American Journalism on Latinos
Let’s try it in English; it may be more relevant, and even profitable.
More and better American journalism on Americans of Hispanic descent is very urgent— no doubt about it.
Because of the fact that lack of information on Americans of Hispanic descent throughout mainstream media is the norm, misinformation prevails, with very painful consequences for all of us.
These consequences can turn deadly.
Earlier this year a person in Texas, misguided by the misinformation that fills the vacuum, didn’t hesitate to pick up an assault rifle and kill 22 people—half of them U.S. citizens—just because he believed those human beings of Hispanic origin (one of them was actually German) were part of a horde invading the country, as the existing narratives keep repeating.
In these sad circumstances, we welcome any new attempt by the rest of the media to shed light on an entire segment of the national life that has been kept in the shadows.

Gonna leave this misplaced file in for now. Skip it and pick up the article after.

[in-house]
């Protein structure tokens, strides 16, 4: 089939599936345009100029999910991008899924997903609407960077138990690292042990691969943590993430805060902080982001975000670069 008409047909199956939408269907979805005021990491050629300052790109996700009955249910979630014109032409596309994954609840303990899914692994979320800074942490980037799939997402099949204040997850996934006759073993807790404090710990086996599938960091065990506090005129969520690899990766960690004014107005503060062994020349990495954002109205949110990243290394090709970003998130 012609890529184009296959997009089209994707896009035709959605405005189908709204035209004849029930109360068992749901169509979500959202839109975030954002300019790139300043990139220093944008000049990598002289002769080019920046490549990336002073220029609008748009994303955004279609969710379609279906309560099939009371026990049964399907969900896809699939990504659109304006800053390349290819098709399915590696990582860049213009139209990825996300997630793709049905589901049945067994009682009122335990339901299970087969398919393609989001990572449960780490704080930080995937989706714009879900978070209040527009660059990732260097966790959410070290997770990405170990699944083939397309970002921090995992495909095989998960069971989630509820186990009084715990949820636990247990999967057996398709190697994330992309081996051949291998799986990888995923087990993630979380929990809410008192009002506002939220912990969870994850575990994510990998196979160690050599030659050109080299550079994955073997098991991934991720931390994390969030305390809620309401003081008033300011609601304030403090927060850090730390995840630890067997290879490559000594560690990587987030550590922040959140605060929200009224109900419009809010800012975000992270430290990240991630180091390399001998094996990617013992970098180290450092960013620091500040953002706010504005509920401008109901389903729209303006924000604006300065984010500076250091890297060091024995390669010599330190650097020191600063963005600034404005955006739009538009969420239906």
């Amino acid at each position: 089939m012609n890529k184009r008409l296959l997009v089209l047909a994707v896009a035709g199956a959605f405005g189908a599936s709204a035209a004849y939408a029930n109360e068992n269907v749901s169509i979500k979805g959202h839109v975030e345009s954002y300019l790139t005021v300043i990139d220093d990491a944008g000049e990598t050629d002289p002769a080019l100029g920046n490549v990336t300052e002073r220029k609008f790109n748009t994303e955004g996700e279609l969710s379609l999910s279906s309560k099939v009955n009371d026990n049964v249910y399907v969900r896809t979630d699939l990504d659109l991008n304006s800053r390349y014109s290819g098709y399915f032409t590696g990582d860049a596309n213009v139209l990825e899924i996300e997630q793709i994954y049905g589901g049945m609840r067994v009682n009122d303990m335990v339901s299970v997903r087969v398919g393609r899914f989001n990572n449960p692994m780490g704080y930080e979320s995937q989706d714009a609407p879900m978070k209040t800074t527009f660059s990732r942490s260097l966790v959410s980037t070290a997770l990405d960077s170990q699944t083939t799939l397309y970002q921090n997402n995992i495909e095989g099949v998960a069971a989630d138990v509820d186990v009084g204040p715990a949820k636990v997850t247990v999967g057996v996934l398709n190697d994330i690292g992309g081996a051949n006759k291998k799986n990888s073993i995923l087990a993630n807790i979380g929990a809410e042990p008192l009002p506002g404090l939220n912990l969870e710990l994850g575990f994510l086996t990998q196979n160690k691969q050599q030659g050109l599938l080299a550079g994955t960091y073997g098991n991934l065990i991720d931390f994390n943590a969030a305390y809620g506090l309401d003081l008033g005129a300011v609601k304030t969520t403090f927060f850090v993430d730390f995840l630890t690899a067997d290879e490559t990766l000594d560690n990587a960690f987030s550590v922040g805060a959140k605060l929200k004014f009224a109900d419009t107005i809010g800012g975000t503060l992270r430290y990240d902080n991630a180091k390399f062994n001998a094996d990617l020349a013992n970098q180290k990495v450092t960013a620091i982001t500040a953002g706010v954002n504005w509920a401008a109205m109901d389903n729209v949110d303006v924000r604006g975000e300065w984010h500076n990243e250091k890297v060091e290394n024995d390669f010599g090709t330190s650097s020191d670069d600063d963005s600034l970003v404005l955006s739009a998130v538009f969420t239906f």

Most recently, here in our own hometown, Philadelphia, where the daily newspaper announced “El Inquirer,” the new digital page en español.
These developments are nothing new, though, over the past 25 years AL DÍA has been around.
‘El Inquirer’ is being launched just a couple of months after The New York Times closed an equivalent project, this one fully staffed with great writers based in a bureau in Mexico City—all of a sudden laid off because the for-profit corporation determined the venture was not as lucrative as it looked at the beginning.
Same reason why dozens of weekly Spanish-language newspapers launched by dailies across the country over the past 15 years closed —Gannett newspaper among them with its failed ”Nuestra Comunidad”—when it was proven it wouldn’t generate sufficient profits. The latest casualty was the Chicago Tribune's Hoy, whose closure was announced only a week ago because of the same reasons.
If Español doesn't work, why not try English now?
After all, English is the common lingo of the nation, understood by the majority of U.S. Latinos, and also the language through which the major media in American can finally begin to piece together for its millions of readers across the country and the world an accurate story of the nation’s largest ethnic group.
Here in AL DÍA we are going that route. Many more are welcome to join the enormous, pending undertaking.